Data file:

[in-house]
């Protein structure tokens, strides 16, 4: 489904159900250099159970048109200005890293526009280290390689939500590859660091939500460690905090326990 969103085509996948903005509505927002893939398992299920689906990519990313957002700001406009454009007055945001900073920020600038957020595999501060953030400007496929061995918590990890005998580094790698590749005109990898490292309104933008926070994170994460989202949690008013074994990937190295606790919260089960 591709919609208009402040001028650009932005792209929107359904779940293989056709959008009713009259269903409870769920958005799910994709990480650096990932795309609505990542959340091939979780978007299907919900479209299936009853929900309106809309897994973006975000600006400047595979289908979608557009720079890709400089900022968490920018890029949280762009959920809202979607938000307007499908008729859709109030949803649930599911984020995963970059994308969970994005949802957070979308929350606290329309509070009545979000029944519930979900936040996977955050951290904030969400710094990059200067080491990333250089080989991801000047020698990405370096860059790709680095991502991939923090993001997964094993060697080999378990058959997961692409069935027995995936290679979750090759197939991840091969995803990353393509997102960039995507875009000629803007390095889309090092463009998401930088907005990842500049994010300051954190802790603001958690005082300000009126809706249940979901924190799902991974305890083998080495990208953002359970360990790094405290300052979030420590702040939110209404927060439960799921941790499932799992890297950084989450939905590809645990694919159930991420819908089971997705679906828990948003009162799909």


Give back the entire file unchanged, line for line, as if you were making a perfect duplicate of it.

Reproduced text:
[in-house]
């Protein structure tokens, strides 16, 4: 489904159900250099159970048109200005890293526009280290390689939500590859660091939500460690905090326990 969103085509996948903005509505927002893939398992299920689906990519990313957002700001406009454009007055945001900073920020600038957020595999501060953030400007496929061995918590990890005998580094790698590749005109990898490292309104933008926070994170994460989202949690008013074994990937190295606790919260089960 591709919609208009402040001028650009932005792209929107359904779940293989056709959008009713009259269903409870769920958005799910994709990480650096990932795309609505990542959340091939979780978007299907919900479209299936009853929900309106809309897994973006975000600006400047595979289908979608557009720079890709400089900022968490920018890029949280762009959920809202979607938000307007499908008729859709109030949803649930599911984020995963970059994308969970994005949802957070979308929350606290329309509070009545979000029944519930979900936040996977955050951290904030969400710094990059200067080491990333250089080989991801000047020698990405370096860059790709680095991502991939923090993001997964094993060697080999378990058959997961692409069935027995995936290679979750090759197939991840091969995803990353393509997102960039995507875009000629803007390095889309090092463009998401930088907005990842500049994010300051954190802790603001958690005082300000009126809706249940979901924190799902991974305890083998080495990208953002359970360990790094405290300052979030420590702040939110209404927060439960799921941790499932799992890297950084989450939905590809645990694919159930991420819908089971997705679906828990948003009162799909």